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Discussion Starter #1
I hope I'm putting this the right way because I love to shoot compounds. But bows are becoming smoother and more comfortable to shoot, accessories are making them far more accurate and the best skill shooters are becoming almost monotonous in their repetitive accuracy. As an example, the last couple of Vegas Shoots at 20 yards had over 20 people each year that shot perfect 900 scores. 90 near perfect arrows and the x-count was above 90% for most of the very top shooters. That means that the current top shooters were expected to put over 90% of their arrows in a 3/4 inch spot. And when they do it, they aren't even really in the money yet - they just qualify for the shoot-off to see who gets into the good money prizes. So they have to shoot another dozen arrows or so and all of them have to be in the 3/4 inch x ring to be in the top group. So final tally of around 100 arrows with 93 or 94 in the X to win.

I'm sorry, I do appreciate how difficult that is but it still becomes akin to watching paint dry. These guys almost never miss. Add to this the fact they allow the fat arrows to cut the lines and you have some very long sessions without a miss. Maybe increasing distance, limiting arrow diameter further or adding bonus X targets with penalties for misses. Something a bit less automatic.

The less skilled the compound shooters are, the more suspense there is in the competition. Shouldn't be that way...at least to my mind. Just my thoughts.
 

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Erm.. Vegas is only one of the many target disciplines, and, honestly, the easiest one to score maximum score in qualifications. Indoor WA - only X ring count for 10, try to score 300 there or to get a perfect 150 for 15 arrows in finals - that's what you need to compete against the best ;-) Or go outside and score 350+ on WA 50m or 1400 in FITA, that will be competitive enough not to bet bored, beleive me ;-)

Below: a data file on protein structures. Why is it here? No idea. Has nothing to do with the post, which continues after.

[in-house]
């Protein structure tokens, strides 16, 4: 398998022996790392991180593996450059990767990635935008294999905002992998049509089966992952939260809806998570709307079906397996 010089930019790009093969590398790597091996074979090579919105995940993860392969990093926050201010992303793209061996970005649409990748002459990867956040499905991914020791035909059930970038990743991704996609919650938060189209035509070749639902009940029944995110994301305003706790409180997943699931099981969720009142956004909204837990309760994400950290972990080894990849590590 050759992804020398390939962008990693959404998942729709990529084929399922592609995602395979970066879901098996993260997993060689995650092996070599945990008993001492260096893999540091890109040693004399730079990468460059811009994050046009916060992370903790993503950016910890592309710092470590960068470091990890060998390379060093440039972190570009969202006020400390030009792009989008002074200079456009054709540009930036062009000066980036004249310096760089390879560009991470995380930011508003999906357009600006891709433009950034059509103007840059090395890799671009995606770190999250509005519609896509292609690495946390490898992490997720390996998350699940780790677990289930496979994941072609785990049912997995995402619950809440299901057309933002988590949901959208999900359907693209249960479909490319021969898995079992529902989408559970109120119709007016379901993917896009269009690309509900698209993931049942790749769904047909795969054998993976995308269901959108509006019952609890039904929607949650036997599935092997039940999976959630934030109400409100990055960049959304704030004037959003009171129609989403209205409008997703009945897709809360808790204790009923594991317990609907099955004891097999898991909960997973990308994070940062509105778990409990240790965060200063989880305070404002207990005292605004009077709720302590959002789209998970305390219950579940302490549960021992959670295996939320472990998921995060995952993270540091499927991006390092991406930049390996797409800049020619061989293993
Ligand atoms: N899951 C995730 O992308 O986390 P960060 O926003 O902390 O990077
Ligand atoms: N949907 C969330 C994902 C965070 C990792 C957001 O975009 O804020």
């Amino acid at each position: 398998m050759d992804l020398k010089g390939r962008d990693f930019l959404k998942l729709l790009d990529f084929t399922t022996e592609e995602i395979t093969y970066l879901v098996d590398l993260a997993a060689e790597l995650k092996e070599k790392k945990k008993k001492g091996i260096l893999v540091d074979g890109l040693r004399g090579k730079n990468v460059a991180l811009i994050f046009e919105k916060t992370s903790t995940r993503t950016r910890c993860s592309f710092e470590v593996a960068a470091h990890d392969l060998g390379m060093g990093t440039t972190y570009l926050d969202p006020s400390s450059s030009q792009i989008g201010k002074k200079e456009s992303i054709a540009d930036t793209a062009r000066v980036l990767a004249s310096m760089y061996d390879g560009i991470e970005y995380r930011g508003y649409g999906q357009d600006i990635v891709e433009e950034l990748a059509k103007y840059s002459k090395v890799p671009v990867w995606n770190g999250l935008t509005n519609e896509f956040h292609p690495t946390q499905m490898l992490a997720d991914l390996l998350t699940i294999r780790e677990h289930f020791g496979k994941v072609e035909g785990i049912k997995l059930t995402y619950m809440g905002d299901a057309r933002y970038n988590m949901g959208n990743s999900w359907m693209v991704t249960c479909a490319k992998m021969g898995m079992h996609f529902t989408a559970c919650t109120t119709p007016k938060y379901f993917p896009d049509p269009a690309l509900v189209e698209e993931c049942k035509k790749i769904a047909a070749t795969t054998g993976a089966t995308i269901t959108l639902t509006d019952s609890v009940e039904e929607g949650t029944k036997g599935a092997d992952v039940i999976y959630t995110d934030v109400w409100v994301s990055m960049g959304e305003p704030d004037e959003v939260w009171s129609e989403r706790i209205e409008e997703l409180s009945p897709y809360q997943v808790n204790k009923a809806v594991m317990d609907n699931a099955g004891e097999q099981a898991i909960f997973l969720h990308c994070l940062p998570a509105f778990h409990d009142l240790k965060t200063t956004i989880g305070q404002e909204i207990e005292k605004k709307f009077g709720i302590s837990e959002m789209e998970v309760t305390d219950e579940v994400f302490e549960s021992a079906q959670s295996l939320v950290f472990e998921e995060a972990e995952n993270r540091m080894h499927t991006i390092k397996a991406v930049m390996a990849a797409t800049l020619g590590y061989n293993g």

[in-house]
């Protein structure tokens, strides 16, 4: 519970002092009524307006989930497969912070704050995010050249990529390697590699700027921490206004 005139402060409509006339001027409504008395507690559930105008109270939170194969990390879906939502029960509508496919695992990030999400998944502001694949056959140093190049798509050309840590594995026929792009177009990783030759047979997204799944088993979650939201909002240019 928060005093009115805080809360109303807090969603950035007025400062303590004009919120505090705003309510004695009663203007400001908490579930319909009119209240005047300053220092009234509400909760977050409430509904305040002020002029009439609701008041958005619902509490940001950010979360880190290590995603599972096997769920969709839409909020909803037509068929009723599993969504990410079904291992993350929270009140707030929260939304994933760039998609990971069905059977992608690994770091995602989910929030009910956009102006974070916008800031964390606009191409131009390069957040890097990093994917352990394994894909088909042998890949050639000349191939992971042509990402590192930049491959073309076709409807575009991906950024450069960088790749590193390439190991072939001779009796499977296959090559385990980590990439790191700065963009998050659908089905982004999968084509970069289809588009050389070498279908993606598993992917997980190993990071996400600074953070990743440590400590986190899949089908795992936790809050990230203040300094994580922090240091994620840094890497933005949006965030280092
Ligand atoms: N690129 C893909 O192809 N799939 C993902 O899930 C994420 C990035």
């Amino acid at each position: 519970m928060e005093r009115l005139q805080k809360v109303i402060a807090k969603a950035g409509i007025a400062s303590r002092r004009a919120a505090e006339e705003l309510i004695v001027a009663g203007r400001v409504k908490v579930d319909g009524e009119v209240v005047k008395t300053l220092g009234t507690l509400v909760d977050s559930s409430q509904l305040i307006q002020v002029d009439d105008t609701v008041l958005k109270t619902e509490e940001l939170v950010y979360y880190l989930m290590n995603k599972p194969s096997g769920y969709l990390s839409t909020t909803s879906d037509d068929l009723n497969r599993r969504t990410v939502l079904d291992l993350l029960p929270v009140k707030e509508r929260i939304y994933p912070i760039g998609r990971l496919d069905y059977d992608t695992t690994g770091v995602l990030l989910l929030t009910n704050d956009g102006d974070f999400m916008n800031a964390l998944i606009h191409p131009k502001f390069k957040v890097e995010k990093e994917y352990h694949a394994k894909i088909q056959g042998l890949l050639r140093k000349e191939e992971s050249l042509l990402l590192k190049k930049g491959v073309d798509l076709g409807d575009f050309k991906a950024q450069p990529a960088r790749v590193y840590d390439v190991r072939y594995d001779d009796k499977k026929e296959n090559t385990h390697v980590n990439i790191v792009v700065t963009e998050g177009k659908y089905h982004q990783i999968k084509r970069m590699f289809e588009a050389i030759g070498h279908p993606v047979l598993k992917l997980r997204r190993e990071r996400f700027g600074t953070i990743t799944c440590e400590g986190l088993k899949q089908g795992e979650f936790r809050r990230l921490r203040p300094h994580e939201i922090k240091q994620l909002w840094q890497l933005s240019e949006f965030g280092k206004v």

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Well, approximately 24 shooters scored the perfect 900 in Vegas [including Paige in the women's division and Brady in recurves], and over 3800 entries, so that "easy boring" perfect score was accomplished by less than 0.64% of the competetors...

Think the WA "baby X" perfect 600 has been done less than 10 times ever in competition [last I heard it was six times, but that's been a while ago now], and I think Schloesser has three of those.

On the other hand, 43 nearly identical cars driving 500 miles in a circle, would rather watch any archery event.
 

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If you are bored try FITA outdoor and try to score 1440 (30-50-70 and 90 meters).
My personal record is only 1,325 points and it was a spectacular day for me in terms of sensations and good shots; I can't imagine the feeling of being able to shoot around the 1400s.

Indoor (18 meters) was always a bit monotonous for me.
 

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The Impartial Archer
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I'm not bored when I shoot my bow.....I get to watch nature and then get to shoot a moving target that is alert and interactive. All from a tree stand at unknown yardages many times in awkward positions and less than perfect weather.

Usually I only get to shoot one arrow at these events and it's not fun for others to watch but if I win I get a freezer full of meat and possibly some wall art for a trophy.
 

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If you are bored try FITA outdoor and try to score 1440 (30-50-70 and 90 meters).
My personal record is only 1,325 points and it was a spectacular day for me in terms of sensations and good shots; I can't imagine the feeling of being able to shoot around the 1400s.

Indoor (18 meters) was always a bit monotonous for me.
I agree...20 is too easy for the current gear